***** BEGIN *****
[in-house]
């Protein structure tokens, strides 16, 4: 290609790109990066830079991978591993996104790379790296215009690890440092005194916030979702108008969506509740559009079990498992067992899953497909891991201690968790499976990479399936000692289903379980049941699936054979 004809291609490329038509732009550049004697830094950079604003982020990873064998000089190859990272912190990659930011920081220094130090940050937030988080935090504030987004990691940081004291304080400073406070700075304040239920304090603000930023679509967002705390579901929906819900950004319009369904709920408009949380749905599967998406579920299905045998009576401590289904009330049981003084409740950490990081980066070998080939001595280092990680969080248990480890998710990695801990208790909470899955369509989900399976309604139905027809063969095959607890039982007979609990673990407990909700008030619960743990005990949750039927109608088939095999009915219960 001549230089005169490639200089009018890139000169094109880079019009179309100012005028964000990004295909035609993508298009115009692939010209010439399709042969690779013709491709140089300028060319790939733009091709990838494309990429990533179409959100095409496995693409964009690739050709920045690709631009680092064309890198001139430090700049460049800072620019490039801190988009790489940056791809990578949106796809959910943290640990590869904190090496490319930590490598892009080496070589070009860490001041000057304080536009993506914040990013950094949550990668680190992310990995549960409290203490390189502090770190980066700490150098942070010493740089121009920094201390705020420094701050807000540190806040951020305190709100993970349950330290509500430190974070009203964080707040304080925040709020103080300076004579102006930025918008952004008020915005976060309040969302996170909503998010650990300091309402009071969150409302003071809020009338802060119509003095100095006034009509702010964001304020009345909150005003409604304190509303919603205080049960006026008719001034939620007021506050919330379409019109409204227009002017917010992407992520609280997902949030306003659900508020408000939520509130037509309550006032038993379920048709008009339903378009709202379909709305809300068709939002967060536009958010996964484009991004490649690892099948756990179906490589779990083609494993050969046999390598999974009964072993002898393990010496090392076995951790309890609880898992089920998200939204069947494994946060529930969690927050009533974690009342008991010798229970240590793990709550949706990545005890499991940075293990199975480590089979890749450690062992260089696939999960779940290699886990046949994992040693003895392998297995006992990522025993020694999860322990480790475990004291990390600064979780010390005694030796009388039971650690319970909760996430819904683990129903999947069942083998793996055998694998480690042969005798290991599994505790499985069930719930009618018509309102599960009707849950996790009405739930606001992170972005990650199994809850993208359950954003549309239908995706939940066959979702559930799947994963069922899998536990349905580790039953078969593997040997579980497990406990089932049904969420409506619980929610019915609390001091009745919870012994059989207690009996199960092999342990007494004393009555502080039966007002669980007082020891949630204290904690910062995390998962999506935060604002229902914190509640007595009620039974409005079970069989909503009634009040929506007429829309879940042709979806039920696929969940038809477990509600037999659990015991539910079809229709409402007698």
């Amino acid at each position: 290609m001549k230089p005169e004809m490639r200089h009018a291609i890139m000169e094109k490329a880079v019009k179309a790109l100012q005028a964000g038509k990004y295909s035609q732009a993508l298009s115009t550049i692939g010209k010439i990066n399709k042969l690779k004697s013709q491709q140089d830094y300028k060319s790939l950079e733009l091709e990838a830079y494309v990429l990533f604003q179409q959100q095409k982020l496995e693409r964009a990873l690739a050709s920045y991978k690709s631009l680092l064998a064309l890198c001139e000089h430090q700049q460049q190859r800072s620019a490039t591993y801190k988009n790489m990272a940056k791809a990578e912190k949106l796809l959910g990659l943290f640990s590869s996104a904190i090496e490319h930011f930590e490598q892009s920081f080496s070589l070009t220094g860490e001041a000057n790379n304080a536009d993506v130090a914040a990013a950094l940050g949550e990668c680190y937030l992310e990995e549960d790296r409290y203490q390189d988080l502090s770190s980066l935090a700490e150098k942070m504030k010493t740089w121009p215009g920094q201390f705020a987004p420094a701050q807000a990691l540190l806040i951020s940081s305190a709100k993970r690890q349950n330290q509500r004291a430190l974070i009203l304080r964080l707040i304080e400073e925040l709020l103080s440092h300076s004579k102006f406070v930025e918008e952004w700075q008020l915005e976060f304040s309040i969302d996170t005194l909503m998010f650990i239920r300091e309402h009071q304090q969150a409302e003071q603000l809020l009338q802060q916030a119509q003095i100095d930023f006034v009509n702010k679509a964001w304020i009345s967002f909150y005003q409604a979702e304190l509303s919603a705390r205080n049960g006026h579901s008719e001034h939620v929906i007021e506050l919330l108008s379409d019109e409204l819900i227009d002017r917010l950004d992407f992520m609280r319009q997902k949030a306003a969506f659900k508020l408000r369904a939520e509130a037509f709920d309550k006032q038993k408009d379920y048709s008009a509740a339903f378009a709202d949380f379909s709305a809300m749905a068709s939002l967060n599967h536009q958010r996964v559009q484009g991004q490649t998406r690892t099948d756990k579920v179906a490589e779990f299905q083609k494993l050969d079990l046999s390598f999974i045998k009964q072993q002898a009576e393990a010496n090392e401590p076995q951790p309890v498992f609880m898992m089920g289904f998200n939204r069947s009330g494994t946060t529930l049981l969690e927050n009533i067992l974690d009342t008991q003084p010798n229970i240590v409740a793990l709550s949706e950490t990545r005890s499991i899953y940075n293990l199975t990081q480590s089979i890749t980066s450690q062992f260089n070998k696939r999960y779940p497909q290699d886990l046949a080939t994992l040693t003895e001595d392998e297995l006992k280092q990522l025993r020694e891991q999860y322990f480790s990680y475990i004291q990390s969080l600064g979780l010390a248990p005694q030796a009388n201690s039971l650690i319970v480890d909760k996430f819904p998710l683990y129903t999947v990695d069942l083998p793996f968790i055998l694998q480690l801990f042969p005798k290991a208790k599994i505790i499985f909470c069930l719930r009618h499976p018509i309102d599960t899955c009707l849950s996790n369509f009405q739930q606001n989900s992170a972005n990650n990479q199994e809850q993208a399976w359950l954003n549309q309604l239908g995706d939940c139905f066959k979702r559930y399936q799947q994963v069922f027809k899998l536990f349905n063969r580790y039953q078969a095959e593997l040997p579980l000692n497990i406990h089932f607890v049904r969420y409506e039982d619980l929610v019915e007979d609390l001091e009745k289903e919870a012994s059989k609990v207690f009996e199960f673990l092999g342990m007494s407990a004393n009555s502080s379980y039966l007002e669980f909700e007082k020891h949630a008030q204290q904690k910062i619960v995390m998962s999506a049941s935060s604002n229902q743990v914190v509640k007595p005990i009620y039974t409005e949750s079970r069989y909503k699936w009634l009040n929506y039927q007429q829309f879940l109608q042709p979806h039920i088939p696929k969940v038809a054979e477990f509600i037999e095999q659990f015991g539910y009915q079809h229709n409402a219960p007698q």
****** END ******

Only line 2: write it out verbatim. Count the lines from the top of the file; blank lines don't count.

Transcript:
């Protein structure tokens, strides 16, 4: 290609790109990066830079991978591993996104790379790296215009690890440092005194916030979702108008969506509740559009079990498992067992899953497909891991201690968790499976990479399936000692289903379980049941699936054979 004809291609490329038509732009550049004697830094950079604003982020990873064998000089190859990272912190990659930011920081220094130090940050937030988080935090504030987004990691940081004291304080400073406070700075304040239920304090603000930023679509967002705390579901929906819900950004319009369904709920408009949380749905599967998406579920299905045998009576401590289904009330049981003084409740950490990081980066070998080939001595280092990680969080248990480890998710990695801990208790909470899955369509989900399976309604139905027809063969095959607890039982007979609990673990407990909700008030619960743990005990949750039927109608088939095999009915219960 001549230089005169490639200089009018890139000169094109880079019009179309100012005028964000990004295909035609993508298009115009692939010209010439399709042969690779013709491709140089300028060319790939733009091709990838494309990429990533179409959100095409496995693409964009690739050709920045690709631009680092064309890198001139430090700049460049800072620019490039801190988009790489940056791809990578949106796809959910943290640990590869904190090496490319930590490598892009080496070589070009860490001041000057304080536009993506914040990013950094949550990668680190992310990995549960409290203490390189502090770190980066700490150098942070010493740089121009920094201390705020420094701050807000540190806040951020305190709100993970349950330290509500430190974070009203964080707040304080925040709020103080300076004579102006930025918008952004008020915005976060309040969302996170909503998010650990300091309402009071969150409302003071809020009338802060119509003095100095006034009509702010964001304020009345909150005003409604304190509303919603205080049960006026008719001034939620007021506050919330379409019109409204227009002017917010992407992520609280997902949030306003659900508020408000939520509130037509309550006032038993379920048709008009339903378009709202379909709305809300068709939002967060536009958010996964484009991004490649690892099948756990179906490589779990083609494993050969046999390598999974009964072993002898393990010496090392076995951790309890609880898992089920998200939204069947494994946060529930969690927050009533974690009342008991010798229970240590793990709550949706990545005890499991940075293990199975480590089979890749450690062992260089696939999960779940290699886990046949994992040693003895392998297995006992990522025993020694999860322990480790475990004291990390600064979780010390005694030796009388039971650690319970909760996430819904683990129903999947069942083998793996055998694998480690042969005798290991599994505790499985069930719930009618018509309102599960009707849950996790009405739930606001992170972005990650199994809850993208359950954003549309239908995706939940066959979702559930799947994963069922899998536990349905580790039953078969593997040997579980497990406990089932049904969420409506619980929610019915609390001091009745919870012994059989207690009996199960092999342990007494004393009555502080039966007002669980007082020891949630204290904690910062995390998962999506935060604002229902914190509640007595009620039974409005079970069989909503009634009040929506007429829309879940042709979806039920696929969940038809477990509600037999659990015991539910079809229709409402007698």